So, how well does all this tracking technology actually work? To find out, I rode my regular commute to work a few times while wearing a MyZone Bluetooth chest belt connected to Strava on my Huawei Mate 20 Pro.

I found the Watch GT did a pretty good job of tracking distance covered, though not completely perfect: over a 11.1-mile distance its record was consistently short by an average of 0.2 miles (around 2%). Still, that’s not a huge error margin, and examining the track data showed that the Watch GT had no problems tracking my position accurately, whether I was riding through the open tracts of the suburbs or weaving between tall buildings in town. At no point did the GPS trace erroneously show me cutting a corner on the map or veering through a brick wall.

Heart-rate tracking is a little more fiddly, since the Huawei Health app doesn’t provide any convenient way of reviewing the data other than through its own charts. You can synchronise your data to Google Fit, MyFitnessPal or (oddly) the Jawbone app, but there’s no other way to access it. I really would like to be able to export the raw data for analysis elsewhere – or at least review my stats in a browser. Still, the heart rate figures it recorded were pretty much spot on. As you’d expect from a wrist-borne optical heart-rate monitor, there was some deviation from the more accurate chest belt, but it was never out by more than 4%. That’s pretty good going.

Sleep tracking was sadly less accurate. Like most trackers, the Watch GT monitors movement and heart-rate data to assess the quality of your sleep, providing data on how long you were in deep sleep, light sleep and REM sleep states. It also, somehow, generates “breathing quality stats”. Huawei says it’s worked with the Harvard Medical School CDB centre to improve accuracy.

Unfortunately, the watch isn’t correctly picking up the time I go to bed. Over the past week it’s recorded three times that I’ve turned in before nine at night, which I never do (unless I’m jet-lagged). And since there’s no way of editing the start and end times, you’re stuck with faulty data, which isn’t very useful.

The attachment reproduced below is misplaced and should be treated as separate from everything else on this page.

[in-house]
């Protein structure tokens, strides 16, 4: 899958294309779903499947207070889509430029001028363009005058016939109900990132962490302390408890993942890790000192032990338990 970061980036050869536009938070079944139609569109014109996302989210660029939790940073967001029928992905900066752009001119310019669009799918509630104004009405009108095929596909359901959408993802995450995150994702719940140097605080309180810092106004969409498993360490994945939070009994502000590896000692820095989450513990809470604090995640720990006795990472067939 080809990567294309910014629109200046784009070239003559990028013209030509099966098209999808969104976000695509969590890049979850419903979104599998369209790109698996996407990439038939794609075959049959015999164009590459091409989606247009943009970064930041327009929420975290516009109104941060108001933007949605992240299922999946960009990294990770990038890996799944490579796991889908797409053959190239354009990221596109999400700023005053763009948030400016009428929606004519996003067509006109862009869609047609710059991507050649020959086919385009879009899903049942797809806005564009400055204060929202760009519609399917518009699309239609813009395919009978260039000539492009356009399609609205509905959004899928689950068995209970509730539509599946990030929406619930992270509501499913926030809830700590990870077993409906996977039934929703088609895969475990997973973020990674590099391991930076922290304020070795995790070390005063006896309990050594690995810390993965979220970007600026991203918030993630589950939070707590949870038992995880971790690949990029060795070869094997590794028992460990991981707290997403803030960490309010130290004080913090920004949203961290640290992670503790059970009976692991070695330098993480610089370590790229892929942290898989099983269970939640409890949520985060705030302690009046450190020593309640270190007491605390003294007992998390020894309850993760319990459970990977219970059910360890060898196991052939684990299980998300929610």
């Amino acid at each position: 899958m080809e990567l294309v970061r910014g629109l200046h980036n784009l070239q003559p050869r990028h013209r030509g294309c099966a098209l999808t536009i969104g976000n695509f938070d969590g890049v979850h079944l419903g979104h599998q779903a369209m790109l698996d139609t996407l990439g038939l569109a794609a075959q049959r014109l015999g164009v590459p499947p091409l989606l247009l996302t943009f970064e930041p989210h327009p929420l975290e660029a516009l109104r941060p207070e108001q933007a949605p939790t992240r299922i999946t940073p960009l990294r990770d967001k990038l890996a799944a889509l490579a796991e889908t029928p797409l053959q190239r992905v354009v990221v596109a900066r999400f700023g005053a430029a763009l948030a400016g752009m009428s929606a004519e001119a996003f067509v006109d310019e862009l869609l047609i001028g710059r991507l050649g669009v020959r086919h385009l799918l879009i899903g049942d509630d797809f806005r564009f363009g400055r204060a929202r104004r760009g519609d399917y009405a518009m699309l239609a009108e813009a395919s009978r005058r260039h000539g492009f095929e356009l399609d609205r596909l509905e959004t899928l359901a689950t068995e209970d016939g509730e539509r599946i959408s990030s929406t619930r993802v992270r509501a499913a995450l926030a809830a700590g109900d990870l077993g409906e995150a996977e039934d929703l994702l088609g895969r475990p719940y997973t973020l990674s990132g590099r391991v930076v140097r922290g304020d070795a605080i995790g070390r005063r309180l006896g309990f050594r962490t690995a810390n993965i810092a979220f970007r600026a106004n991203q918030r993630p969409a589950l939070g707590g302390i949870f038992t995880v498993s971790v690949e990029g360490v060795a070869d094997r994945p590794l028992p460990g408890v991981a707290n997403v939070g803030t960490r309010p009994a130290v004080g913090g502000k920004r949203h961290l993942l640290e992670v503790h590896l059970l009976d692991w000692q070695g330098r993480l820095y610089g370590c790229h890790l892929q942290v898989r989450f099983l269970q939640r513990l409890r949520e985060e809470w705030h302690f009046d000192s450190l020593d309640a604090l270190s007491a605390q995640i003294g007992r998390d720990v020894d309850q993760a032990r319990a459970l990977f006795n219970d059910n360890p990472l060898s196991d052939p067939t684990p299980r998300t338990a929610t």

Since the software is pretty new, things might be improved in forthcoming updates. I hope so, because overall I like the way the Huawei Health app is laid out. It’s simple to understand, yet puts plenty of advanced features and settings within easy reach. You can browse all types of data day, week, month and year, with charts available for heart rate (with zone breakdowns), speed and elevation, all laid out in a clear and easy-to-understand manner.

Finally, I have to say that phone notifications could be handled better too. The watch vibrates whenever you receive a message or notification from an app, and it lets you tap and read further, but there’s no way to reply to a message – not by tapping a canned reply, nor typing on the screen or using your voice. Even more aggravating, notifications disappear once you’ve tapped on them, forcing you to check your phone anyway.

Huawei Watch GT review: Verdict

Overall the Huawei Watch GT is an impressive wearable.  It looks the part, it’s comfortable to wear, the screen looks great, activity tracking works well – and battery life is stunning.

Its main limitation is app support. It doesn’t connect to a wide range of online services, and you don’t get anything like the breadth of features you do from an Apple Watch or a Google Wear OS smartwatch. It’s not even as well equipped as Samsung or Garmin’s proprietary platforms.

Still, that’s understandable this early on in the lifespan of a new OS – and the Huawei Watch GT gets an awful lot right straight off the bat. Hopefully, niggles like wayward sleep tracking and limited notification support will be dealt with as time goes on, but already this is an impressive smartwatch that’s well worth a look.